American English

Definition of hook verb from the Oxford Advanced American Dictionary



    Verb Forms present simple I / you / we / they hook
    he / she / it hooks
    past simple hooked
    -ing form hooking
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  1. 1[transitive, intransitive] to fasten or hang something on something else using a hook; to be fastened or hanging in this way hook something + adv./prep. She hooked the two pieces together. + adv./prep. a dress that hooks at the back
  2. 2[transitive, intransitive] to put something, especially your leg, arm, or finger, around something else so that you can hold onto it or move it; to go around something else in this way hook something + adv./prep. He hooked his foot under the stool and dragged it over. She hooked her arm through her sister's. He managed to hook his fingers under the stone. Her thumbs were hooked into the pockets of her jeans. Hook the rope through your belt. + adv./prep. Suddenly an arm hooked around my neck.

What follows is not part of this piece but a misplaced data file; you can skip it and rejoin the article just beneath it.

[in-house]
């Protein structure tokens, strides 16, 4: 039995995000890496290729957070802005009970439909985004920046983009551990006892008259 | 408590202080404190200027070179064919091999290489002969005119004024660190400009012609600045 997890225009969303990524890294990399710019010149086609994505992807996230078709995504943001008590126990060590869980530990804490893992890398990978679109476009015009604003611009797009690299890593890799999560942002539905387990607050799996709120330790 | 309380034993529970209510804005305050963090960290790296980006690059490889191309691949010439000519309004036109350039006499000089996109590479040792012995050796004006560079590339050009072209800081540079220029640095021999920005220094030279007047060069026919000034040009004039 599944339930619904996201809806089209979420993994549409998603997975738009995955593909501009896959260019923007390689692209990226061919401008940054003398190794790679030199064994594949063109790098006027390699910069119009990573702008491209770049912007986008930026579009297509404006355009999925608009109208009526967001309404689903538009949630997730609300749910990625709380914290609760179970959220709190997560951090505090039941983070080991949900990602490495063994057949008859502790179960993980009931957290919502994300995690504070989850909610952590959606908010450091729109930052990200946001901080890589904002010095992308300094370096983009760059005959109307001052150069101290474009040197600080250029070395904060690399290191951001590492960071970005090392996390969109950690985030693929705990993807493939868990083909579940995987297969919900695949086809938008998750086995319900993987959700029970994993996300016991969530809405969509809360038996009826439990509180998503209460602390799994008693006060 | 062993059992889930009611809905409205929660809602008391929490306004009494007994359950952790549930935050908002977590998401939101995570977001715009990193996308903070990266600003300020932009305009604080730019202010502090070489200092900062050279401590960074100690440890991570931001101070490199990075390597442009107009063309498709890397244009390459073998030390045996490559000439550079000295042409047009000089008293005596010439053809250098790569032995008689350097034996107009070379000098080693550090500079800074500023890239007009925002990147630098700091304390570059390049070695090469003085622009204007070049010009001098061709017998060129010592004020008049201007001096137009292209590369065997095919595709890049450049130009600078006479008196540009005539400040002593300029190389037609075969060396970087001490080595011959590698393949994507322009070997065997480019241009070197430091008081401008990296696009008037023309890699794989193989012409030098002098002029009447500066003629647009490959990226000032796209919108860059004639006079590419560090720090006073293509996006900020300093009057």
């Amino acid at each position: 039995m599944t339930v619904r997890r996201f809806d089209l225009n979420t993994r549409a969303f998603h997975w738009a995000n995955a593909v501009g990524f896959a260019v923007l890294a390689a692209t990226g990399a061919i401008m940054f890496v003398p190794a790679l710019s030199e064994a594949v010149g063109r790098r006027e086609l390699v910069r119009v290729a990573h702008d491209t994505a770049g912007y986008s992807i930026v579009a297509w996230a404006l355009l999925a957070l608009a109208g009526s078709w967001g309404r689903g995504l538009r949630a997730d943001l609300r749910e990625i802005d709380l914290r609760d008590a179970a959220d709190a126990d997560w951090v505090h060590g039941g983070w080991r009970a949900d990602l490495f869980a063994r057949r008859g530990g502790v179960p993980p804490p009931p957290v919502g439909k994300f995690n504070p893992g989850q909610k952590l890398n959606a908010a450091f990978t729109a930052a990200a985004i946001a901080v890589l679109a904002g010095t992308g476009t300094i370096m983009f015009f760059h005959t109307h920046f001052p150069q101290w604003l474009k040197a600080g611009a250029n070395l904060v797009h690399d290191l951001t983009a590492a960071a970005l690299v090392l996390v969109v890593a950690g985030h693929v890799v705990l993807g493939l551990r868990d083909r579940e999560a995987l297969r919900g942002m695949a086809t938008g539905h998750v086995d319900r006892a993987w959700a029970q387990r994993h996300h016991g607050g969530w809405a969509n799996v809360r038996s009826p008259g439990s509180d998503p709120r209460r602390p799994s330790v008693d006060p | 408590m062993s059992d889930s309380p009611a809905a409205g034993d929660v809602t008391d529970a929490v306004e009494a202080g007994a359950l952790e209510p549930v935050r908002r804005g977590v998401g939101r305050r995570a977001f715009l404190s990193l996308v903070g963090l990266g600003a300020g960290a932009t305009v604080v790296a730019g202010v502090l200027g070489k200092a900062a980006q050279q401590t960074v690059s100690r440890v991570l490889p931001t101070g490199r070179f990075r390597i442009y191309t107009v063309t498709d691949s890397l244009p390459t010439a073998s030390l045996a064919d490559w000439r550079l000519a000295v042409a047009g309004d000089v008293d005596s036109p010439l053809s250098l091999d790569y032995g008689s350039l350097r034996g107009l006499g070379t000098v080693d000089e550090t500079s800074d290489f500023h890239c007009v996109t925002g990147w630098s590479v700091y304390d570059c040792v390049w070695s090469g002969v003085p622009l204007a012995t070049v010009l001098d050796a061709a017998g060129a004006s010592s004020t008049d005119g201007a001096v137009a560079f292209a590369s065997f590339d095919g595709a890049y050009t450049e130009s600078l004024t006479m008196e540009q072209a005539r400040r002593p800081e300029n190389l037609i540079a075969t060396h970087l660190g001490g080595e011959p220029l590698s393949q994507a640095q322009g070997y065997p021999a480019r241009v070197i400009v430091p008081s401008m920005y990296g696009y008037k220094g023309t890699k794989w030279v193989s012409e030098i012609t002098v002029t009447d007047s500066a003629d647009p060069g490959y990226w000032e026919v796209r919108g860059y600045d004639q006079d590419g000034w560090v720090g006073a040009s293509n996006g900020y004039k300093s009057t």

3. 3[transitive] hook something to catch a fish with a hook It was the biggest trout I ever hooked. (figurative) She had managed to hook a wealthy husband.
  4. 4[transitive] hook something (especially in golf or soccer) to hit or kick a ball so that it goes to one side instead of straight ahead He hooked his drive into the trees. I hooked the first ball for a six. He hooked his shot over the bar. Try and hook the ball around the defenders.
  5. Phrasal Verbshook up (to something)hook up (with somebody)hook somebody up with somebody/something
See the Oxford Advanced Learner's Dictionary entry: hook